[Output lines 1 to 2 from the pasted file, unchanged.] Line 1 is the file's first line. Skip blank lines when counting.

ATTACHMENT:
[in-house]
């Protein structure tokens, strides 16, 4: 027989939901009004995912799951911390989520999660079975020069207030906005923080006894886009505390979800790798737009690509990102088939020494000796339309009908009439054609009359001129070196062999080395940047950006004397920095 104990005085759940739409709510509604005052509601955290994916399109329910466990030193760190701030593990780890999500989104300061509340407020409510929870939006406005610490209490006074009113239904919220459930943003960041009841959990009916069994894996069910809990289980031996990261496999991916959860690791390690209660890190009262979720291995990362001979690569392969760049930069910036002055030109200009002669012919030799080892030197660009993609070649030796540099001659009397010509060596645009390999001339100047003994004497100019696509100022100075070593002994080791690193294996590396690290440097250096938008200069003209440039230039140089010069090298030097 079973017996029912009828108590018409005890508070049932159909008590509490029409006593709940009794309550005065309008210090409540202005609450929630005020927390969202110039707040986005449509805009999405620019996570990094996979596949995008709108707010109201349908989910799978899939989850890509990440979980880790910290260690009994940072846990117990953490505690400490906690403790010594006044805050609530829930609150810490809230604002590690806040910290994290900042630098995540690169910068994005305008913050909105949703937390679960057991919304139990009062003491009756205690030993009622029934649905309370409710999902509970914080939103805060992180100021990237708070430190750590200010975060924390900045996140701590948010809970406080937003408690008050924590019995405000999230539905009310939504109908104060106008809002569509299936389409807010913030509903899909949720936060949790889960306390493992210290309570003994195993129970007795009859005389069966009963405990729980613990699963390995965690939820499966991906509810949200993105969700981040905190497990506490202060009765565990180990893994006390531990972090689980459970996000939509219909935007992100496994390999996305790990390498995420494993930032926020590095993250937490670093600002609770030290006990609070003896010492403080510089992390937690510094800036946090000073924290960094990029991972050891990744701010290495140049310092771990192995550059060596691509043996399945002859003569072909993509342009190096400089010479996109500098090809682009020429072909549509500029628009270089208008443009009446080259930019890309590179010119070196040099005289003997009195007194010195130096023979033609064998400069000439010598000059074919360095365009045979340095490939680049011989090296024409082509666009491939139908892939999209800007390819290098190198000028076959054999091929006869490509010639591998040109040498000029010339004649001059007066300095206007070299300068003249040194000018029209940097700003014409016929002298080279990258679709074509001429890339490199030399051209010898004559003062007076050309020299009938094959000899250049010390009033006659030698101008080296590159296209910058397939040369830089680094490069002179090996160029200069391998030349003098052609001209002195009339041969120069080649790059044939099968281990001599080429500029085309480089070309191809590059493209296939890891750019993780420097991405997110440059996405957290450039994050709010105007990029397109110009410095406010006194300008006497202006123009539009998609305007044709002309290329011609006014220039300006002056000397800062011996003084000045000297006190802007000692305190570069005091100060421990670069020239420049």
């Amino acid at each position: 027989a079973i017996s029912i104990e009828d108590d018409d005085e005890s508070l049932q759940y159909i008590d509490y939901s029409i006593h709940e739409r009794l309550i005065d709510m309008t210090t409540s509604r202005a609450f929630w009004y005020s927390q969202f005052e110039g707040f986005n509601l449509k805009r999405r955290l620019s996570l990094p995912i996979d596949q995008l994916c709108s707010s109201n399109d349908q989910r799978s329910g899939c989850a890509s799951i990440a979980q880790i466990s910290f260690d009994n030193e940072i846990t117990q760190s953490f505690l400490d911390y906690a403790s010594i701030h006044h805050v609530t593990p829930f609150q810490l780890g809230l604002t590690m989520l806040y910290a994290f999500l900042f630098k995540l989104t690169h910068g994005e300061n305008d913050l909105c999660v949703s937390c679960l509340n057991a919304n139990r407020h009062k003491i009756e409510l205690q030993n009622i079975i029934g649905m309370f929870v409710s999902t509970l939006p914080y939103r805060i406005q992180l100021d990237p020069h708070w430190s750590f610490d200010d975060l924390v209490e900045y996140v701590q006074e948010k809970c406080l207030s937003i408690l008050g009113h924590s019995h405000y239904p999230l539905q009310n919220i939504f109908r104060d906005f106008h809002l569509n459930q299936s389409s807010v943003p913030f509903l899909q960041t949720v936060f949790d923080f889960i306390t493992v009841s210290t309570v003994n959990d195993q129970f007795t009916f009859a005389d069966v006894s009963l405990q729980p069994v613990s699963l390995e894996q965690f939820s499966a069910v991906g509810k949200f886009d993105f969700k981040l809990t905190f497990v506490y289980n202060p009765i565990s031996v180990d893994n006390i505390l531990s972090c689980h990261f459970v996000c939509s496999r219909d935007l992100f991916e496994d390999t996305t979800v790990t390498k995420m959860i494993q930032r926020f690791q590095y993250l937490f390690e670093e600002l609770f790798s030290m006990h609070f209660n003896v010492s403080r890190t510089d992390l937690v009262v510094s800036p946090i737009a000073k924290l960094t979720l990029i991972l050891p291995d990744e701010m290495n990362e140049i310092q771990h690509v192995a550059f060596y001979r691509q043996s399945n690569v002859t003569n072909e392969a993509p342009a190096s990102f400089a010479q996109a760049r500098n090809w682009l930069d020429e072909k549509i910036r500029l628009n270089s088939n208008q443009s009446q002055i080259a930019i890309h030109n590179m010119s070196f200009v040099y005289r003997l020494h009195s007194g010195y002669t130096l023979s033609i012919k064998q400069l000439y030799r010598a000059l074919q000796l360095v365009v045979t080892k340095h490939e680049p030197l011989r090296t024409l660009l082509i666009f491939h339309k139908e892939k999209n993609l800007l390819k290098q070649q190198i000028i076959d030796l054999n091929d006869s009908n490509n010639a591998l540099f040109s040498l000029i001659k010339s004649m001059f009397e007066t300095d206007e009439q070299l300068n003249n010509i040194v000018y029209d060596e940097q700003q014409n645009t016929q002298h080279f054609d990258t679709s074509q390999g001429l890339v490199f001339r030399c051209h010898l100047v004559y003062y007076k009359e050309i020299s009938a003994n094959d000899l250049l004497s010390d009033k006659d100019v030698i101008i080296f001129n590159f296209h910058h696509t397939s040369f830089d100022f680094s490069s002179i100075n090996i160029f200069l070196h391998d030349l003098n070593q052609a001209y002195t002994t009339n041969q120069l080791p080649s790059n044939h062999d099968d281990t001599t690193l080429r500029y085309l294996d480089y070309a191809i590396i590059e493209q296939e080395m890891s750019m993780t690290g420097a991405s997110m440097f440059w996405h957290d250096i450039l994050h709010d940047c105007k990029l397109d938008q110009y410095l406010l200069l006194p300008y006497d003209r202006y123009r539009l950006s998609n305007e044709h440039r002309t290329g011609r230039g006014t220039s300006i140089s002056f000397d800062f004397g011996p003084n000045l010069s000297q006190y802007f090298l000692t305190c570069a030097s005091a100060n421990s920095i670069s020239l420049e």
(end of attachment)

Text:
[in-house]
């Protein structure tokens, strides 16, 4: 027989939901009004995912799951911390989520999660079975020069207030906005923080006894886009505390979800790798737009690509990102088939020494000796339309009908009439054609009359001129070196062999080395940047950006004397920095 104990005085759940739409709510509604005052509601955290994916399109329910466990030193760190701030593990780890999500989104300061509340407020409510929870939006406005610490209490006074009113239904919220459930943003960041009841959990009916069994894996069910809990289980031996990261496999991916959860690791390690209660890190009262979720291995990362001979690569392969760049930069910036002055030109200009002669012919030799080892030197660009993609070649030796540099001659009397010509060596645009390999001339100047003994004497100019696509100022100075070593002994080791690193294996590396690290440097250096938008200069003209440039230039140089010069090298030097 079973017996029912009828108590018409005890508070049932159909008590509490029409006593709940009794309550005065309008210090409540202005609450929630005020927390969202110039707040986005449509805009999405620019996570990094996979596949995008709108707010109201349908989910799978899939989850890509990440979980880790910290260690009994940072846990117990953490505690400490906690403790010594006044805050609530829930609150810490809230604002590690806040910290994290900042630098995540690169910068994005305008913050909105949703937390679960057991919304139990009062003491009756205690030993009622029934649905309370409710999902509970914080939103805060992180100021990237708070430190750590200010975060924390900045996140701590948010809970406080937003408690008050924590019995405000999230539905009310939504109908104060106008809002569509299936389409807010913030509903899909949720936060949790889960306390493992210290309570003994195993129970007795009859005389069966009963405990729980613990699963390995965690939820499966991906509810949200993105969700981040905190497990506490202060009765565990180990893994006390531990972090689980459970996000939509219909935007992100496994390999996305790990390498995420494993930032926020590095993250937490670093600002609770030290006990609070003896010492403080510089992390937690510094800036946090000073924290960094990029991972050891990744701010290495140049310092771990192995550059060596691509043996399945002859003569072909993509342009190096400089010479996109500098090809682009020429072909549509500029628009270089208008443009009446080259930019890309590179010119070196040099005289003997009195007194010195130096023979033609064998400069000439010598000059074919360095365009045979340095490939680049011989090296024409082509666009491939139908892939999209800007390819290098190198000028076959054999091929006869490509010639591998040109040498000029010339004649001059007066300095206007070299300068003249040194000018029209940097700003014409016929002298080279990258679709074509001429890339490199030399051209010898004559003062007076050309020299009938094959000899250049010390009033006659030698101008080296590159296209910058397939040369830089680094490069002179090996160029200069391998030349003098052609001209002195009339041969120069080649790059044939099968281990001599080429500029085309480089070309191809590059493209296939890891750019993780420097991405997110440059996405957290450039994050709010105007990029397109110009410095406010006194300008006497202006123009539009998609305007044709002309290329011609006014220039300006002056000397800062011996003084000045000297006190802007000692305190570069005091100060421990670069020239420049």